For years coaches have told athletes that good sleep can help them perform better. But is there any scientific evidence to prove a link between increased sleep and improved athletic performance? Recently, studies have been able to show tangible improvement for the athlete with better and more sleep, making this old coaches advice a relevant training point.
Stanford University, a leader in the field of sleep medicine, has begun to investigate the issue of sleep and athletic performance. The following results were obtained during three separate tests of student athletes in various sports:
- Several of the players on Stanford’s basketball team were initially tested in a baseline evaluation on a variety of elements. Afterward they were instructed to sleep as much as possible. After a finite period of time they were retested. Their sprint time and free throw shooting improved dramatically.
- In the next study, five Stanford University men and women swimmers were allowed to follow their normal sleep routine and tested in three areas for baseline information. The swimmers were then instructed to attempt to sleep 10 hours a day for six to seven weeks and were retested. After the increased amount of sleep, there was a noted improvement of speed over 15 meters, an improved reaction time in getting off the blocks, and an increase in the number of kicks over a distance of 15 meters by five full kicks.
- The last study was done with the Stanford women’s tennis team. The team was initially tested for tennis skills, daytime drowsiness and overall mood following their normal sleep pattern. After the players increased their sleep time, aiming for 10 hours per night for five to six weeks, the players were retested in the same areas. The end result showed there was an improved time in a sprint drill and the hitting accuracy of their service improved from 12 serves to 15 serves. Daytime drowsiness decreased and the overall mood rating scale significantly improved.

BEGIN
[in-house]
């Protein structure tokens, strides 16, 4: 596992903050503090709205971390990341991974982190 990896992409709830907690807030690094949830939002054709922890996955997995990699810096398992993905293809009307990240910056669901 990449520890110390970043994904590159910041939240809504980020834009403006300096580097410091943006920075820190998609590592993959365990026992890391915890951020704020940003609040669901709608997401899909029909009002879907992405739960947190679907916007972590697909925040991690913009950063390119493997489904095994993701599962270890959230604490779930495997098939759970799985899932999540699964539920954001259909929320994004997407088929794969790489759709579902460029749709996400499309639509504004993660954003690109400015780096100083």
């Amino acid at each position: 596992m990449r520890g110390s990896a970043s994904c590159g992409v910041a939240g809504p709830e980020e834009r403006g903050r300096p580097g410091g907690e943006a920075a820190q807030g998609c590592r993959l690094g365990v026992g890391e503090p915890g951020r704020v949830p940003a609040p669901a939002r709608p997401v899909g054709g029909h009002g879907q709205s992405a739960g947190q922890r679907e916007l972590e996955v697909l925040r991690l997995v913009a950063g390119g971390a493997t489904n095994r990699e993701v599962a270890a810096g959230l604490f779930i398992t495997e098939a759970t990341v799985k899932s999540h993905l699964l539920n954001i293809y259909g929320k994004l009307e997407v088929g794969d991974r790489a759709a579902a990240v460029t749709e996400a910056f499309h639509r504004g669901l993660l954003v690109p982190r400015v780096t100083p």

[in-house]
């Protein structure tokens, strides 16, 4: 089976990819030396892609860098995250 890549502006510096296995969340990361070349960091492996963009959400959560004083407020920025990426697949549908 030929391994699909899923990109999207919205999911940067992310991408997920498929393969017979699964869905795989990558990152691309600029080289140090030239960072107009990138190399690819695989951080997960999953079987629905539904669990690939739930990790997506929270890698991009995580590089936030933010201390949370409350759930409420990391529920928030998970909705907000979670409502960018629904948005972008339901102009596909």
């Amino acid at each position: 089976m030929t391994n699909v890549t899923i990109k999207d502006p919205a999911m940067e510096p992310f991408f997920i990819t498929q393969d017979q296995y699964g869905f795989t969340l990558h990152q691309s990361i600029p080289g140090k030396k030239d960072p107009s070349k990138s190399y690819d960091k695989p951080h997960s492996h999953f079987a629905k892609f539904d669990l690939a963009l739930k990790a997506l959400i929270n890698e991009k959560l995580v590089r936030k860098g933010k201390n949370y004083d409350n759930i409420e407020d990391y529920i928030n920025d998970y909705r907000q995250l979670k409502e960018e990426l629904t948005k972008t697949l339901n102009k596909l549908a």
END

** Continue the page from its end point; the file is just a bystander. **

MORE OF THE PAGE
Performing with Sleep Debt
Sleep debt, which is simply lost sleep (if eight hours is your normal sleep and you got four hours sleep, your sleep debt will be four hours), can potentially decrease the body’s repair and healing time, as much of this is done during sleep. Sleep debt also decreases the body’s glycogen storage. Glycogen is the easily accessible stored sugar that is utilized to power your muscles during exercise. Loss of glycogen can affect the performance of athletes, especially endurance athletes. The decreased body healing and lowered glycogen is said to relate to increased cortisol levels and lower levels of growth hormone in the body that occurs with sleep debt.
Dr. Phil Eichling, a specialist in Sleep Medicine at Canyon Ranch Health Resorts, said that peripheral vision can be affected by loss of sleep resulting in slow eye movement. Decreased peripheral vision is a huge competitive disadvantage for athletes.
So what if you stay out late a couple nights in a row? Can you make up for that lost sleep? That’s a controversial subject but according to Dr. Eichling, and many of the contemporary sleep experts, the answer is yes. It usually takes at least two days in a row of longer sleep to reverse the initial sleep debt.
Catch Some ZZZ’s to Get Your W’s (Wins)
To maximize and potentially improve your athletic performance, here are some sleeping tips to follow:
- Make sleep a priority in your training program.
- For adolescents and young adults, obtain nine to 10 hours of sleep a night.
- An adult needs seven to nine hours of sleep at night.
- Eliminate or significantly decrease caffeine intake (it can limit good sleep and increase the potential for sleep debt).
- Go to bed and get up the same time daily.
- Extend your nightly sleep for several weeks before important competitions.